The Best Variable Annuities


Sales of variable annuities in 2008 were down 15.1% from their peak in 2007, according to the Association for Insured Retirement Solutions, a variable annuity trade association. Total sales declined to $154.8 billion from $182.2 billion the year earlier.

Despite the decline—most pronounced with the year-over-year fourth quarter decrease in sales of 30.3%—clearly millions of investors still consider variable annuities an important part of retirement planning.

The biggest drawback to variable annuities is the additional costs associated with them as compared to straight mutual fund investing. The biggest benefit to them is the guaranteed withdrawal benefits which have proved their worth during this ongoing market decline.

As part of the annual update of Ratings’ Consumer Guide to Variable Annuities, we reviewed more than 1,300 annuities listed in the Morningstar Principia Variable Annuities Advanced product to find those meeting specific criteria: no front-end load, no surrender charges, an insurance company with Financial Strength Rating of B- or higher, a wide selection of mutual fund choices, above-average returns, and below-average internal expenses.

A partial list of the ten variable annuities published in the Consumer Guide with the best combination of these features are listed below. Needless to say, finding above-average returns in 2008 results presented a challenge. So rather than above-average returns, we settled for contracts that lost less than the overall market. For example, the “Retirement & Supplemental Retirement Annuity” offered by Teachers Insurance & Annuity Association had a one-year total return of negative 21.66% compared to a decline in the S&P 500 of 37% in 2008. “Signature Immediate VA I” offered by John Hancock Variable Life Insurance, a unit of Manulife Financial Corp. (Stock Quote: MFC), had a one-year total return of negative 25.01%.

It is important to remember that the criteria used to compile this list may not necessarily be one size fits all. These are broad criteria that are important to consider and help whittle down choices to a manageable list. These variable annuities are sold through independent financial advisors with whom investors should consult before making a decision.

We also recognized that the low-cost variable annuities typically don’t have guaranteed withdrawal benefits which can be so valuable. So criteria for surrender charges and internal expenses were relaxed since, in addition to a fee, the trade off for a guaranteed withdrawal benefit is a surrender charge that generally applies for five to ten years.

Again, a partial list of the ten variable annuities published in the Consumer Guide is included here.

Ten Steps in Evaluating a Variable Annuity Policy
(an excerpt from the Ratings’ Consumer Guide to Variable Annuities)

Once you decide that investing in variable annuities is the correct choice for you, you should follow these steps before buying:

1. Shop around. There are so many variable annuity products on the market today that it pays to take the time you need to find the one that best suits your needs.

2. Avoid all variable annuities that charge a front-end load. The up-front cost just cannot be justified.

3. Favor annuities with no or low back-end loads (surrender charges) unless guaranteed withdrawal benefits are one of your requirements. Most variable annuities with guaranteed withdrawal benefits charge a surrender fee for a certain number of years.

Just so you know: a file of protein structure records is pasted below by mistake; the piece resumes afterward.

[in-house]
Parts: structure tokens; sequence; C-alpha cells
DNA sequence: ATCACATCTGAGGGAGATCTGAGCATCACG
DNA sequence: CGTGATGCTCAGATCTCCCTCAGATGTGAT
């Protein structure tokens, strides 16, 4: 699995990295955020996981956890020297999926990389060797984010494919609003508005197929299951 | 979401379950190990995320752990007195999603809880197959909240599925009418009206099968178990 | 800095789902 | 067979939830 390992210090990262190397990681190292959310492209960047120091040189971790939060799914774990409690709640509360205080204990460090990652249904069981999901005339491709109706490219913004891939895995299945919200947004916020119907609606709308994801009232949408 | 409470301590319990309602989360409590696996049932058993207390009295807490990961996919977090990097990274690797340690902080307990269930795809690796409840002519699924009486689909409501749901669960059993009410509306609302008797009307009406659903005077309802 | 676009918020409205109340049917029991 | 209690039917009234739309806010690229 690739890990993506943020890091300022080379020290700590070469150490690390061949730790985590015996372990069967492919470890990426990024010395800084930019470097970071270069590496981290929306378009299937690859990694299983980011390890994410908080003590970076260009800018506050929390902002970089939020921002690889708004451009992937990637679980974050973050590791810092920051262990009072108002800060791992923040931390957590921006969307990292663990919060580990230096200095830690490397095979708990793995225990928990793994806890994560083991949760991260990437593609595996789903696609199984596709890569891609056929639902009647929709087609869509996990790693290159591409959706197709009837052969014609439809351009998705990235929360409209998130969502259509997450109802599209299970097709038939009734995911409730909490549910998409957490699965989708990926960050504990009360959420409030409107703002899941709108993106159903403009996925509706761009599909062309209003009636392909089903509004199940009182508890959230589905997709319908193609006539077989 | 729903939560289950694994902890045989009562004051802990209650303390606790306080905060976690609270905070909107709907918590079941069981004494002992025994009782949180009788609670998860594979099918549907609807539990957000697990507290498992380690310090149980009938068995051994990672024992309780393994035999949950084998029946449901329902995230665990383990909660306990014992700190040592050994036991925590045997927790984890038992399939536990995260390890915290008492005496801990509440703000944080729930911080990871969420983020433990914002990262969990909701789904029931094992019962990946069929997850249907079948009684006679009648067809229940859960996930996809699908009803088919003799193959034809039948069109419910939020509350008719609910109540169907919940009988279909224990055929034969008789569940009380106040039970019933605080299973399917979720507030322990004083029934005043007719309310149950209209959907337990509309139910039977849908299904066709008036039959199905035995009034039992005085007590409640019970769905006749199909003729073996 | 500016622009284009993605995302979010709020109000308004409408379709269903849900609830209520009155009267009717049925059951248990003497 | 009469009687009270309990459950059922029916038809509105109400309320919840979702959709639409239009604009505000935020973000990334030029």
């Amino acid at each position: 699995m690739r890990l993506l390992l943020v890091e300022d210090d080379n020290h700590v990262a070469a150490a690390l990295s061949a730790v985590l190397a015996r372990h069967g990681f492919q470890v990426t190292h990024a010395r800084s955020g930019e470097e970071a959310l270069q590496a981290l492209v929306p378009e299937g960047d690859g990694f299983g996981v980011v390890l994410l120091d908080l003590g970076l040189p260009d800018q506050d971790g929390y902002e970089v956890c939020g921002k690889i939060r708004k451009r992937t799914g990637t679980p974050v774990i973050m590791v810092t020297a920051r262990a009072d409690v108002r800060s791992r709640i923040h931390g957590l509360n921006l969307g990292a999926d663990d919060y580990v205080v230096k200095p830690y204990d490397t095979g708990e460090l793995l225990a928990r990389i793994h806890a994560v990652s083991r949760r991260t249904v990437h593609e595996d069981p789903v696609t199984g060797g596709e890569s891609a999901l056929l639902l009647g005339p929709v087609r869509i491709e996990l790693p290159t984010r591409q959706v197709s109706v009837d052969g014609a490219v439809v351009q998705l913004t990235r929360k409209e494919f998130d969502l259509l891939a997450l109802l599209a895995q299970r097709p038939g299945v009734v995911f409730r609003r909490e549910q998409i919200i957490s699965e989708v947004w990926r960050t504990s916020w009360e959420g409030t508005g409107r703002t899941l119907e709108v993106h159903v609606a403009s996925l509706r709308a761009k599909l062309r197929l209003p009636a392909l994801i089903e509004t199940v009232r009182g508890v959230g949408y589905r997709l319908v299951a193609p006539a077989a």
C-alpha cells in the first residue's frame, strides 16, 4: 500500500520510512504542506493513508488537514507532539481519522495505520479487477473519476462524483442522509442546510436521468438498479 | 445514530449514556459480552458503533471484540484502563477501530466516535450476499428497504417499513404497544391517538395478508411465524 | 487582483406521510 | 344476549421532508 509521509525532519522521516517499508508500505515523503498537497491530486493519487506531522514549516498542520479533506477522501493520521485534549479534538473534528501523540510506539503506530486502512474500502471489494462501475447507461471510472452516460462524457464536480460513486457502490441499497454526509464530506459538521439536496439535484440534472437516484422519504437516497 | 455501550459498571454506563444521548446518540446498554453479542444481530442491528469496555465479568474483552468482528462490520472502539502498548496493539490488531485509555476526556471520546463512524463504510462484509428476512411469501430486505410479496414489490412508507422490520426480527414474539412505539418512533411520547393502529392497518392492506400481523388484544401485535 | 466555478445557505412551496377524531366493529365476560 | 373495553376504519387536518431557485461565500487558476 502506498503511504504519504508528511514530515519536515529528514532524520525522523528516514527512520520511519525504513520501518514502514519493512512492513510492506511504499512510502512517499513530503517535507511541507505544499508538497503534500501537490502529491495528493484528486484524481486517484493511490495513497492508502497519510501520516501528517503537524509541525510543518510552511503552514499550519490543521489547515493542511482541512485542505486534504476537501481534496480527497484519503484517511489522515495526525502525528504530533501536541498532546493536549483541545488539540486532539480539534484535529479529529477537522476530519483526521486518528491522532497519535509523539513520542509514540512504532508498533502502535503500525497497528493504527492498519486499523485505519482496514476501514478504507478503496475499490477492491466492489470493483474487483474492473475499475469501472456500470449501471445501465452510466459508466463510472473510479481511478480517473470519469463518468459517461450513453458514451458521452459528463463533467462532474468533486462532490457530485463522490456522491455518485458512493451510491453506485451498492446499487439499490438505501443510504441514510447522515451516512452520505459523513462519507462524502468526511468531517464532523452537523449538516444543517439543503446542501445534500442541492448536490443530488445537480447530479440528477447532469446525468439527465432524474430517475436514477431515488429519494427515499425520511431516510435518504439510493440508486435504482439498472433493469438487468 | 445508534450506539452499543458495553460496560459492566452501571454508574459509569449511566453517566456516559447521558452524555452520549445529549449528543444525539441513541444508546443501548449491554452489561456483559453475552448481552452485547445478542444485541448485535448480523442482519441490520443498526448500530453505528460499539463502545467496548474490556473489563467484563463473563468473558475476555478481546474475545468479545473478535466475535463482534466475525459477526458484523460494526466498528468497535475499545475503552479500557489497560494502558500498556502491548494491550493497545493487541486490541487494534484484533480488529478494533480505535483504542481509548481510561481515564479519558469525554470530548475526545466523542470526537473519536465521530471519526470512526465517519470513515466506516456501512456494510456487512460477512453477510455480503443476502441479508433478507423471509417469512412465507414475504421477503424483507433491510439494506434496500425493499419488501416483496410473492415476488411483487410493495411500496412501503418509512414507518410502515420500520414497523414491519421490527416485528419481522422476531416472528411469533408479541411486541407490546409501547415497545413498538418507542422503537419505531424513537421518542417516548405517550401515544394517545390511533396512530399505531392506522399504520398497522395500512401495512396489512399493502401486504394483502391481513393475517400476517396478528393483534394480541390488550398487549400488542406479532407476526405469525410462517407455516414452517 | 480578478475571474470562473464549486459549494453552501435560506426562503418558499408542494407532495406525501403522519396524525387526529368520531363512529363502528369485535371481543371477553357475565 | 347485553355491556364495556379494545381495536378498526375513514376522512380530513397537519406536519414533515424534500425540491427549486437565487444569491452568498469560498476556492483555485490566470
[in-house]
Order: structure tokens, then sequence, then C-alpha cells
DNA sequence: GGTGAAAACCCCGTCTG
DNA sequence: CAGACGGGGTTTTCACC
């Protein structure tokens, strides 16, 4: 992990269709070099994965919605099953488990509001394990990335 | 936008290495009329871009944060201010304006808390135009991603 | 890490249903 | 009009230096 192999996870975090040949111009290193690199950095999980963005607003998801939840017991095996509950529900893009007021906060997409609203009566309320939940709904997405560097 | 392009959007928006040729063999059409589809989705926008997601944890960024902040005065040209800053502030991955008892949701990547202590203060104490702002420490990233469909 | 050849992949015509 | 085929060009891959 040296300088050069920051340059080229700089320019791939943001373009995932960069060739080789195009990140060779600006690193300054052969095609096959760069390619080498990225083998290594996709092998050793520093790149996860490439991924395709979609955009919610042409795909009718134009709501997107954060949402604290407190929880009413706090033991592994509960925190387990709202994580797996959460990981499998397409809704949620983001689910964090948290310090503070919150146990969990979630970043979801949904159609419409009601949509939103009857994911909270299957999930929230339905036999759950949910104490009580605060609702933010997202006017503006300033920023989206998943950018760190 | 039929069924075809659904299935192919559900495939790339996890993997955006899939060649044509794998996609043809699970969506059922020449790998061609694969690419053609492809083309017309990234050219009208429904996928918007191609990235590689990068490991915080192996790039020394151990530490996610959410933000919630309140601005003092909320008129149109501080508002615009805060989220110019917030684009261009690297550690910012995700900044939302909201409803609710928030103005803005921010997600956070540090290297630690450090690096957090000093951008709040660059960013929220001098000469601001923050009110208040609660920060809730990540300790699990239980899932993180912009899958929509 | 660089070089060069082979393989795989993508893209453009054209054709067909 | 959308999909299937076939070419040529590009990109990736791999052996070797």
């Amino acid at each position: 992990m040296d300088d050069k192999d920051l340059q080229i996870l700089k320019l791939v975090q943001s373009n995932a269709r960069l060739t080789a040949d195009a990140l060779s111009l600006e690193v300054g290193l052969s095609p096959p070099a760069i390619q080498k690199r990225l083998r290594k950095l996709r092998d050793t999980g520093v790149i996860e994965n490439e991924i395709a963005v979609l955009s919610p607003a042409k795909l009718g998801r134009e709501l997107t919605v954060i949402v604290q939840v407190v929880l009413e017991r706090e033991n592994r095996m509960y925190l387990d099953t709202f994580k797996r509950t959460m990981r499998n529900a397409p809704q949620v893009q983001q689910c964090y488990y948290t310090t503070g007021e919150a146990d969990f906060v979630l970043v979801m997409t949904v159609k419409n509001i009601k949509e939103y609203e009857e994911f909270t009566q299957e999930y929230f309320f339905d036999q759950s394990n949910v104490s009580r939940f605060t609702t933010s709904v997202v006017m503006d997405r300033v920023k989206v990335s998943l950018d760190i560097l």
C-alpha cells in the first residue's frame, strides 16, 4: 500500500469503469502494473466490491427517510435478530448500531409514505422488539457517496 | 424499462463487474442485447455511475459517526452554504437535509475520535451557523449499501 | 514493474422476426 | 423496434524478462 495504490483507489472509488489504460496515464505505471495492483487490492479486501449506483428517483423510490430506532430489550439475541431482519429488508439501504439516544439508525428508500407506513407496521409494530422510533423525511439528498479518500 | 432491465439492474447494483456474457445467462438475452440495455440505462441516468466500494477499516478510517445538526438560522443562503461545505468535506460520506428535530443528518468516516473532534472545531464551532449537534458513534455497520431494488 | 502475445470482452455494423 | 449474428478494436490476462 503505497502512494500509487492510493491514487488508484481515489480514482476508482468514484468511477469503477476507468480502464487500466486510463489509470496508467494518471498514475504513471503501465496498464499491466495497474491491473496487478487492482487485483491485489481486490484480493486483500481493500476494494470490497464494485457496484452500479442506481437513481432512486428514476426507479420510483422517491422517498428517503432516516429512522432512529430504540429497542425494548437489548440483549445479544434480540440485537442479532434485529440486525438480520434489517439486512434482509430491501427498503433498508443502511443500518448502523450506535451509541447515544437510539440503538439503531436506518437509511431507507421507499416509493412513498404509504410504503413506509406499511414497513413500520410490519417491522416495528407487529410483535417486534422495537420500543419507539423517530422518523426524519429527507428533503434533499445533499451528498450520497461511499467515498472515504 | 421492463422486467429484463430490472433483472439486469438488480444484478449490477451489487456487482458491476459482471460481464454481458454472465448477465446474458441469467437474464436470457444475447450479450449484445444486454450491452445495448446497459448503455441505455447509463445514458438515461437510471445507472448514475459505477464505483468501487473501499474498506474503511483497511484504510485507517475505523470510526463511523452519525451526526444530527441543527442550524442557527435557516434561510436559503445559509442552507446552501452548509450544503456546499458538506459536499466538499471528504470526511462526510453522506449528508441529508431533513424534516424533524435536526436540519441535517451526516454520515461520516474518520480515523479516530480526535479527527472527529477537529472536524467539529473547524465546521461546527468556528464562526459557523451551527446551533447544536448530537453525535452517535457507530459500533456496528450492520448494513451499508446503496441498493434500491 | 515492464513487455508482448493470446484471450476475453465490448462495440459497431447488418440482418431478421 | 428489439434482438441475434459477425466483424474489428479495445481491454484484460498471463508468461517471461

4. Focus first on those insurance companies with a Financial Strength Rating of A (excellent) or B (good). Since the variable annuity will be maintained as a “separate account”, you may also decide to consider companies with a C (fair) rating, although you will want to periodically monitor them more closely.

5. Avoid variable annuities that do not offer a choice of at least seven mutual fund subaccounts – an aggressive growth fund; a growth fund or S&P 500 index fund; a growth and income fund or balanced fund; a small cap fund; an international or global fund; a bond fund; and a money market fund.

6. Compare the performance of the funds available through the variable annuity to the averages for those types of funds. You should look for variable annuities with funds that have achieved at least average performance for the last one-year, three-year, and five-year time horizons. With returns for 2008 being abnormal, it is a good idea to look at long-term results to get a sense of how well the subaccounts have performed over time.

7. Compare the variable annuities’ total expense costs. (Total expense = mutual fund annual expense + insurance expense). Look for variable annuities that have total expenses at or below the industry average of 2.15%.

8. Make sure the variable annuity allows you to switch between the mutual fund subaccounts by telephone, preferably at no additional cost.

9. Favor a variable annuity policy that gives you the right to withdraw up to 10% of your money annually with no surrender charge or other penalty. You may never take advantage of this feature, but it is good to have in case of emergency.

10. Look for variable annuities offering a periodic step-up of the insurance amount as the value of the mutual fund subaccount grows through the years. Ratings issues financial strength ratings on each of the nation’s 4,000 life, health, annuity, and property/casualty insurers are available on the Insurers & HMOs Screener. In addition, the Financial Strength Ratings for 8,600 banks and savings and loans are available at no charge on the Banks & Thrifts Screener.

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